|FOOD AND DRUG
FOR IMMEDIATE RELEASE
Consumer Media: 888-Info-FDA
March 27, 1998
ISSUES WARNING ON DEFECTIVE DIALYSIS PART
The Food and Drug Administration is issuing an
urgent warning to all dialysis centers, hospitals, and dialysis patients getting dialysis
at home that an adapter for hemodialysis catheters made or distributed by Medcomp,
Harleysville, Pa., may come apart, causing the patients on
chronic hemodialysis to bleed to death at home.
FDA has learned that three patients died and five
were seriously injured when an adapter for the catheter that connects the patient to the
dialysis machine came apart, causing severe loss of blood. The events happened at home.
The deaths occurred when the patients were asleep. All the patients had through-the-skin
dialysis access catheters which were permanently implanted.
The adapter in question is the Extension Adapter for a Tesio catheter, part of a
hemodialysis access kit made or distributed by Medcomp and sold between October 1997 and
February 1998 in 11 states and 9 foreign countries.
The adapter is a 2 l/2-inch piece of tubing with a fitting at each end and a clamp in the
middle. It has a red or blue fitting which attaches to the tube that goes through the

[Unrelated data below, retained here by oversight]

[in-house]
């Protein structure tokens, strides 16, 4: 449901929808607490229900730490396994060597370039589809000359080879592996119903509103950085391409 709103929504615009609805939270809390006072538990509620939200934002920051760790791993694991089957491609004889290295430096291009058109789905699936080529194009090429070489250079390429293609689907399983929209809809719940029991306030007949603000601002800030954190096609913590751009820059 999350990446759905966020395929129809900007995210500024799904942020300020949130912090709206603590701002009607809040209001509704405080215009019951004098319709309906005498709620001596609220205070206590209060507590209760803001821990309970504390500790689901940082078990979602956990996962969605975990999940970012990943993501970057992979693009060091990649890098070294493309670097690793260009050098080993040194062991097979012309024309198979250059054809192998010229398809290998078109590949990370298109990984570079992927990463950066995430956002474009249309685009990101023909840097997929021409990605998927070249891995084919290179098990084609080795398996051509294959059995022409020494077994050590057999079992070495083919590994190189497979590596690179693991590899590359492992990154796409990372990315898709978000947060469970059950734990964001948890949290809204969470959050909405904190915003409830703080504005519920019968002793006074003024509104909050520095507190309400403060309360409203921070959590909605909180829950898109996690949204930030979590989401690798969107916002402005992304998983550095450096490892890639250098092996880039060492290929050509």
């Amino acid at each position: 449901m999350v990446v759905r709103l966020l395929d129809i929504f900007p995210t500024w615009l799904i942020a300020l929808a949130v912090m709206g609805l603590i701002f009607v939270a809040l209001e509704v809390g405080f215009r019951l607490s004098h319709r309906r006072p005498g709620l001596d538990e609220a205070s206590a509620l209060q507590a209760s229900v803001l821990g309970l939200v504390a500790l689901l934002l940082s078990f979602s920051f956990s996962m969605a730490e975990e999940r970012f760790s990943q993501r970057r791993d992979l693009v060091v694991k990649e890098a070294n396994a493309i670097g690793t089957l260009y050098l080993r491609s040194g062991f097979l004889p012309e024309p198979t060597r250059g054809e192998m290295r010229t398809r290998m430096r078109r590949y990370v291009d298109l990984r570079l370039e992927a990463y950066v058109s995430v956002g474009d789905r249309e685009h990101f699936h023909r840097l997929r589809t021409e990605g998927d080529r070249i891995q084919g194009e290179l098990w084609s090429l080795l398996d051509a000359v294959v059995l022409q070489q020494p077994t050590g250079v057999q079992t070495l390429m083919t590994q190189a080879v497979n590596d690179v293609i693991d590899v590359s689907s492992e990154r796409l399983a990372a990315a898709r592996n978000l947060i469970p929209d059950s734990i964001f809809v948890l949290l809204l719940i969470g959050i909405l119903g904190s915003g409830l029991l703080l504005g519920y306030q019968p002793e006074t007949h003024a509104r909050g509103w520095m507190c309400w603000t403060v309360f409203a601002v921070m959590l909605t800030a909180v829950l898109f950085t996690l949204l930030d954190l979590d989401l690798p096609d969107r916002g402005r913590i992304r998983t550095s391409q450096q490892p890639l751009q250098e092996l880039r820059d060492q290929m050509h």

skin. Each adapter also has a red or blue compression clamp to close off the tube, but
this clamp is only on the adapter. These Tesio catheters are single lumen tubes, so
patients will have two of them--one with red plastic fittings and clamps and the other
The problem extension adapters have ridged red or blue fittings where they attach to the
catheter that goes through the skin. Similar adapters with "wings" to allow
sewing to the skin are not a problem.
FDA is urging all patients on home dialysis to contact their dialysis center immediately
to see if they have the defective adapter. If so, they will need to have it replaced.
FDA is urging hemodialysis centers across the United States, and particularly in 11 states
(listed below) where the dialysis accessory kits are known to have been distributed, to
stop using the defective adapters and to notify their at-home patients about the risk.
It is not known if all Medcomp accessory kits contain the defective adapters. However, the
defective adapters can easily be identified by hemodialysis centers. They are the adaptors
with no suture wings.
In a March 24 letter to its distributors, Medcomp announced that it is recalling all the
defective Teslo Extension Adapters in some 27 lots.
Approximately 7,000 Medcomp accessory kits were distributed between October and February
to dialysis centers and hospitals in the following states: California, Florida, Michigan,
Minnesota, Missouri, New Jersey, Tennessee, Texas, Utah, Virginia and Washington.
They were also distributed to: Croatia, Germany, Greece, Portugal, Saudi Arabia, Spain,
Sweden, Switzerland, United Kingdom.